The bezel section accounts for a significant fraction of the overall height. The bezel grip is easy to grip and operate, and seats a beautiful ceramic blue insert with lumed numerals. In my opinion, this is a huge improvement over the all ceramic insert of the C60 BLUE, and adds a lot more steel elements to counter the abundance of blue on this watch. There is an inner steel bezel element which is part of the fixed case, and has etched markers that are filled with black paint. The bezel action is excellent and everything lines up great.

There is a 6.3 mm screw-down crown at the 3 o’clock position that is easy to grip and operate, and is also very well designed, with a blue ring and the #tide logo in the center. The crown is protected by a beautiful crown guard design that has elegant polished and brushed surfaces. This watch has a solid screw-down case-back and is rated for up-to 600m of water resistance.


This dial follows the design of the C60 BLUE closely, with a few changes that I see as improvements. The base of the dial is sapphire, with the Blue Marine Foundation‘s logo motif printed on it in blue. I believe the base sapphire layer is tinted using a poly-carbonate layer, unlike on the C60 Black Sapphire, which is smoked.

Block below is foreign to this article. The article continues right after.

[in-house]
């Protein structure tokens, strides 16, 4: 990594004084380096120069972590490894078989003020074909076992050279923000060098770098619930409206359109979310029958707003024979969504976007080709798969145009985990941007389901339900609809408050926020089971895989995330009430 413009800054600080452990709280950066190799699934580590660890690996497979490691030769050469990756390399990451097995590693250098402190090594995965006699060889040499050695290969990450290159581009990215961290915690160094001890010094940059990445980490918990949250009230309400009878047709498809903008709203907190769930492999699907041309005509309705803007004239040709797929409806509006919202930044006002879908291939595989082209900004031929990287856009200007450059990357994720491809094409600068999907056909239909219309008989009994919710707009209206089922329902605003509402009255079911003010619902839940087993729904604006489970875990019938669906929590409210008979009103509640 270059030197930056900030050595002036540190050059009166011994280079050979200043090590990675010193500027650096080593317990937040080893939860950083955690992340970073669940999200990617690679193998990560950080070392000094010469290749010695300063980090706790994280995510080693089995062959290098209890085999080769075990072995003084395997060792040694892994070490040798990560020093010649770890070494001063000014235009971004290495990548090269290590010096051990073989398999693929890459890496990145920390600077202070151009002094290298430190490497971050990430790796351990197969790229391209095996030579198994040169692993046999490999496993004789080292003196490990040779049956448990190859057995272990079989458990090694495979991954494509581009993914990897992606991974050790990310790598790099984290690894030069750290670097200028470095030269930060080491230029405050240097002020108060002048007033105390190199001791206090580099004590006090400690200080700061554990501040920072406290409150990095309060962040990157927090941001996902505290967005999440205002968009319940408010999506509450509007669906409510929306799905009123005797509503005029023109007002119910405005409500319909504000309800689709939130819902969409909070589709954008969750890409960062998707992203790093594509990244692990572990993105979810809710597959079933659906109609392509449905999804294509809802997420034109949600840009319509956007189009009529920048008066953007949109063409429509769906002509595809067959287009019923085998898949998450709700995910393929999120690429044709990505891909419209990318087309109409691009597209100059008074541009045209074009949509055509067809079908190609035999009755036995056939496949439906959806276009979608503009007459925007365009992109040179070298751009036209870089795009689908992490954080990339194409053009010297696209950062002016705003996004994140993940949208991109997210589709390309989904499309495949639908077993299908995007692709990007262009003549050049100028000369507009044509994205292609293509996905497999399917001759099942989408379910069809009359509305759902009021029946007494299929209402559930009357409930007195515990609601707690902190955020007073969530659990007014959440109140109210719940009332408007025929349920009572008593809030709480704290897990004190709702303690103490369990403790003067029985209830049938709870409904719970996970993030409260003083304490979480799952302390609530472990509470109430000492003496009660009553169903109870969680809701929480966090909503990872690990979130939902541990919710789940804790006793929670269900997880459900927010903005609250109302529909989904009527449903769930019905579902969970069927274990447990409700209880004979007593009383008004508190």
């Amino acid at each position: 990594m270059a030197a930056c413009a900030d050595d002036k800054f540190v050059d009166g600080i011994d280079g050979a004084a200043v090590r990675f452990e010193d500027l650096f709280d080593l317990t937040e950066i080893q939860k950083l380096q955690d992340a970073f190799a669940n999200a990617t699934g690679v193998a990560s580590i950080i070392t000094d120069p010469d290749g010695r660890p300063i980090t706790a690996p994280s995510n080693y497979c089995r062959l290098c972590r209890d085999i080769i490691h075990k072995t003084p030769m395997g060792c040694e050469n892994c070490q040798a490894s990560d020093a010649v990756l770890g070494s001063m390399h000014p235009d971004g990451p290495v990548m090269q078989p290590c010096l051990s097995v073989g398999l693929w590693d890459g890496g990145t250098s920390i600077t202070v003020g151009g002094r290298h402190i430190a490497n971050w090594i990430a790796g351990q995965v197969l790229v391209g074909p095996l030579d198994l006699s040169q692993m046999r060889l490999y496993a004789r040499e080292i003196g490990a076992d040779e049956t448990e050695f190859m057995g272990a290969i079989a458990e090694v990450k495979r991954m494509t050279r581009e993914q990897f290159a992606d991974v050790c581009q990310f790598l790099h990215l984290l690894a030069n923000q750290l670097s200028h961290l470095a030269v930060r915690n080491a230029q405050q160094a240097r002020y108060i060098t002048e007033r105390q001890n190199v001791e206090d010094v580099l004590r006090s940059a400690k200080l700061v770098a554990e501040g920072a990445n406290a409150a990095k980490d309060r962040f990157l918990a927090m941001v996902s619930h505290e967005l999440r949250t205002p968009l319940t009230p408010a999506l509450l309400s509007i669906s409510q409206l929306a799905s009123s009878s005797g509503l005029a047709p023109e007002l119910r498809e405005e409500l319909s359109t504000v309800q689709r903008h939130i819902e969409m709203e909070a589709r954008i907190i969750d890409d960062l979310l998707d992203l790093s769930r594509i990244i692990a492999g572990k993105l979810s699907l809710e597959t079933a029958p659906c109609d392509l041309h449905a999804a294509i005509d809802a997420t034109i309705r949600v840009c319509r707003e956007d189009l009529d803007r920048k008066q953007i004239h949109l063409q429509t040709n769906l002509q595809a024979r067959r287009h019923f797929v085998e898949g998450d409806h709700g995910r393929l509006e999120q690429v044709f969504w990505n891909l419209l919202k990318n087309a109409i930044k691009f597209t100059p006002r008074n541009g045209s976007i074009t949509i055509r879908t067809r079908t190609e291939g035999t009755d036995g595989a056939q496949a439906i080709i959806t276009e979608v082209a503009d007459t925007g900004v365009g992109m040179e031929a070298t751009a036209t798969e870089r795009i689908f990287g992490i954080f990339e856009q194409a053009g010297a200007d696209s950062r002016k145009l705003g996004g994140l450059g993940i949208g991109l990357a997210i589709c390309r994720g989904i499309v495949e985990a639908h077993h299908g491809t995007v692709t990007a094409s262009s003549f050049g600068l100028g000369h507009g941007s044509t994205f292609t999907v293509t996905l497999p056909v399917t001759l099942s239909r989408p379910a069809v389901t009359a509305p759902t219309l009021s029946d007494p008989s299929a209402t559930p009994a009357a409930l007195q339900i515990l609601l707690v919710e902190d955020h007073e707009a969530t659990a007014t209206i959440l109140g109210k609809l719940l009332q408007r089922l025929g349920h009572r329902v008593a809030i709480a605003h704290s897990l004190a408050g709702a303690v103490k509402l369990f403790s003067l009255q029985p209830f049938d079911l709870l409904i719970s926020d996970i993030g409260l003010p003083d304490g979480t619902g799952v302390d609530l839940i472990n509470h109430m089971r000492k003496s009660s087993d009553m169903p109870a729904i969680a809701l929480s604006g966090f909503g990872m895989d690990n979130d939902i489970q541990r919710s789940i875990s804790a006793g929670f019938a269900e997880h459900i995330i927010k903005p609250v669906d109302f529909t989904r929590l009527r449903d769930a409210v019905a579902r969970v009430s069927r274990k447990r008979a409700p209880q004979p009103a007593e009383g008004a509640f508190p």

The quality of printing across the dial is good, including the outer minute track. This is printed in white, with pastel blue accents for the hour markers to match the seconds hand.

The indices are a trademark Christopher Ward style at this point, with a combination of brushed top surfaces, and polished and angled front surfaces. Unfortunately, the quality control on this particular unit is a slight departure from the excellent work that I’ve seen in the past 6-7 Christopher Ward watches, as I noticed some particles and debris on a few indices as well as some stray particles on the dial. But this is a prototype, and I’ve typically reviewed production units so I’m certain this is a one-off occurrence, and one that Christopher Ward would happily rectify if given a chance.